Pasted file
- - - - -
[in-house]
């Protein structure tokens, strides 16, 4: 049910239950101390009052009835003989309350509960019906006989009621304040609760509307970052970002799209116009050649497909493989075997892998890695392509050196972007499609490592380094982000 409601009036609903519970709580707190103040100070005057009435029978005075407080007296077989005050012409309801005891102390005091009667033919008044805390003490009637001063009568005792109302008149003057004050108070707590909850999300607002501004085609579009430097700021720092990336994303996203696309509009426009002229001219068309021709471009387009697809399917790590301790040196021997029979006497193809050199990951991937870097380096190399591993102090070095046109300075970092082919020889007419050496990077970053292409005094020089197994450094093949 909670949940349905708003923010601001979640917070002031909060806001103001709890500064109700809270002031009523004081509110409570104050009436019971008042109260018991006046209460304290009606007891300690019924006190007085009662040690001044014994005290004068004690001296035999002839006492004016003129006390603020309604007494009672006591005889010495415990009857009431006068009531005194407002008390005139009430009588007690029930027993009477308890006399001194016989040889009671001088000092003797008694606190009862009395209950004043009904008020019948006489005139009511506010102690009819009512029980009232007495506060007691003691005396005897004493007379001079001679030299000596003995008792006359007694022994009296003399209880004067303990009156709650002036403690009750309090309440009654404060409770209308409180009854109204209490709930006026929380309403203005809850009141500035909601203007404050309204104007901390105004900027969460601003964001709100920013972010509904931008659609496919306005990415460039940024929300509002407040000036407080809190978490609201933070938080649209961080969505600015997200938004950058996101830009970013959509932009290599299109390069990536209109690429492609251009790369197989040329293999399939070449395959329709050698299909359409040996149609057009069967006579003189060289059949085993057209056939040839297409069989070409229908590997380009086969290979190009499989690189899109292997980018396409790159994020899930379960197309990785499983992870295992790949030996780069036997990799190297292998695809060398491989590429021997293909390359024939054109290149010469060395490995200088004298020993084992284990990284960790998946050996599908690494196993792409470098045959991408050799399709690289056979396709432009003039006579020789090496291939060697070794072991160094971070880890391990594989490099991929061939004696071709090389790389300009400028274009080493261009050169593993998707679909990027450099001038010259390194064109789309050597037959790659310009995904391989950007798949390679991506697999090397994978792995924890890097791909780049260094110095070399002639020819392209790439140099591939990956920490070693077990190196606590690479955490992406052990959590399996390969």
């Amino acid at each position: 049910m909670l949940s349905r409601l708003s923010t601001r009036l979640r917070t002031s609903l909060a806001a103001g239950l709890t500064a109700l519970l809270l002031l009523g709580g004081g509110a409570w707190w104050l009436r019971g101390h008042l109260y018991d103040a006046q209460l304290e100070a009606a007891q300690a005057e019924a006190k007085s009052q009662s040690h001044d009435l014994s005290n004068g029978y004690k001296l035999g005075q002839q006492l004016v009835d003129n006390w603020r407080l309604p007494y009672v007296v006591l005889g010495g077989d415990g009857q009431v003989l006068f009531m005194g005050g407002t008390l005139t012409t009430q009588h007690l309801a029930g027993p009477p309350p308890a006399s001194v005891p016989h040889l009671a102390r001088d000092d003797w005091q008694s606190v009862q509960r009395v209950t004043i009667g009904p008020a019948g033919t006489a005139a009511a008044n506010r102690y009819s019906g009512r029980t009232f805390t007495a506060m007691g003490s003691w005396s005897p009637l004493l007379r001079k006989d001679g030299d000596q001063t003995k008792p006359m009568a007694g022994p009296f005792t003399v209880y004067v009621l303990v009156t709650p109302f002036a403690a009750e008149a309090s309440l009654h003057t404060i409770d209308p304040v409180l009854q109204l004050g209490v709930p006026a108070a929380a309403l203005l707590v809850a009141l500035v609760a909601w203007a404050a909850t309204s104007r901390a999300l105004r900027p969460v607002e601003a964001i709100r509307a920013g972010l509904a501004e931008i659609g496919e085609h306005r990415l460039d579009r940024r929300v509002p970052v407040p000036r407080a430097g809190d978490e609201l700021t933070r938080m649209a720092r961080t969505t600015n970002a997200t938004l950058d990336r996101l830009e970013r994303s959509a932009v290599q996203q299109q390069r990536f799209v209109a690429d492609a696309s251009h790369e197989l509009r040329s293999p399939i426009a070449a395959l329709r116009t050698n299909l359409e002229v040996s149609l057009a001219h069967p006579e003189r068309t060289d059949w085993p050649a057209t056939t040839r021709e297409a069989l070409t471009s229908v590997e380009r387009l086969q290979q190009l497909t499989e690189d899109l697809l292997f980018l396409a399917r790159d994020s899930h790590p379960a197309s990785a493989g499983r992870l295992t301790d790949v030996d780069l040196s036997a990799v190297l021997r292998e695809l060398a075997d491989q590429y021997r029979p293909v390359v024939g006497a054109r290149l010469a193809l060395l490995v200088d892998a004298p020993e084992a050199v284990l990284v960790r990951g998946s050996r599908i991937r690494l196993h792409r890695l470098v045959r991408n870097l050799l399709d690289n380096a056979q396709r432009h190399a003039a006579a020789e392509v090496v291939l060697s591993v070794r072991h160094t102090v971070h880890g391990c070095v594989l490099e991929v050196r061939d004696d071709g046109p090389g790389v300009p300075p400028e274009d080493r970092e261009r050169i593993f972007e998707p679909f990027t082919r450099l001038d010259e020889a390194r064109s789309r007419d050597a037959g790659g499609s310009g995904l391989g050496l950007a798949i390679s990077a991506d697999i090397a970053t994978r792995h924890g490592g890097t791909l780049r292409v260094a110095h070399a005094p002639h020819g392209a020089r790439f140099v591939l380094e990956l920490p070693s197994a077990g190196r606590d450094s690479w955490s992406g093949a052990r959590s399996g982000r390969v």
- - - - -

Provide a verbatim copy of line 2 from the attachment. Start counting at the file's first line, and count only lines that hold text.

């Protein structure tokens, strides 16, 4: 049910239950101390009052009835003989309350509960019906006989009621304040609760509307970052970002799209116009050649497909493989075997892998890695392509050196972007499609490592380094982000 409601009036609903519970709580707190103040100070005057009435029978005075407080007296077989005050012409309801005891102390005091009667033919008044805390003490009637001063009568005792109302008149003057004050108070707590909850999300607002501004085609579009430097700021720092990336994303996203696309509009426009002229001219068309021709471009387009697809399917790590301790040196021997029979006497193809050199990951991937870097380096190399591993102090070095046109300075970092082919020889007419050496990077970053292409005094020089197994450094093949 909670949940349905708003923010601001979640917070002031909060806001103001709890500064109700809270002031009523004081509110409570104050009436019971008042109260018991006046209460304290009606007891300690019924006190007085009662040690001044014994005290004068004690001296035999002839006492004016003129006390603020309604007494009672006591005889010495415990009857009431006068009531005194407002008390005139009430009588007690029930027993009477308890006399001194016989040889009671001088000092003797008694606190009862009395209950004043009904008020019948006489005139009511506010102690009819009512029980009232007495506060007691003691005396005897004493007379001079001679030299000596003995008792006359007694022994009296003399209880004067303990009156709650002036403690009750309090309440009654404060409770209308409180009854109204209490709930006026929380309403203005809850009141500035909601203007404050309204104007901390105004900027969460601003964001709100920013972010509904931008659609496919306005990415460039940024929300509002407040000036407080809190978490609201933070938080649209961080969505600015997200938004950058996101830009970013959509932009290599299109390069990536209109690429492609251009790369197989040329293999399939070449395959329709050698299909359409040996149609057009069967006579003189060289059949085993057209056939040839297409069989070409229908590997380009086969290979190009499989690189899109292997980018396409790159994020899930379960197309990785499983992870295992790949030996780069036997990799190297292998695809060398491989590429021997293909390359024939054109290149010469060395490995200088004298020993084992284990990284960790998946050996599908690494196993792409470098045959991408050799399709690289056979396709432009003039006579020789090496291939060697070794072991160094971070880890391990594989490099991929061939004696071709090389790389300009400028274009080493261009050169593993998707679909990027450099001038010259390194064109789309050597037959790659310009995904391989950007798949390679991506697999090397994978792995924890890097791909780049260094110095070399002639020819392209790439140099591939990956920490070693077990190196606590690479955490992406052990959590399996390969």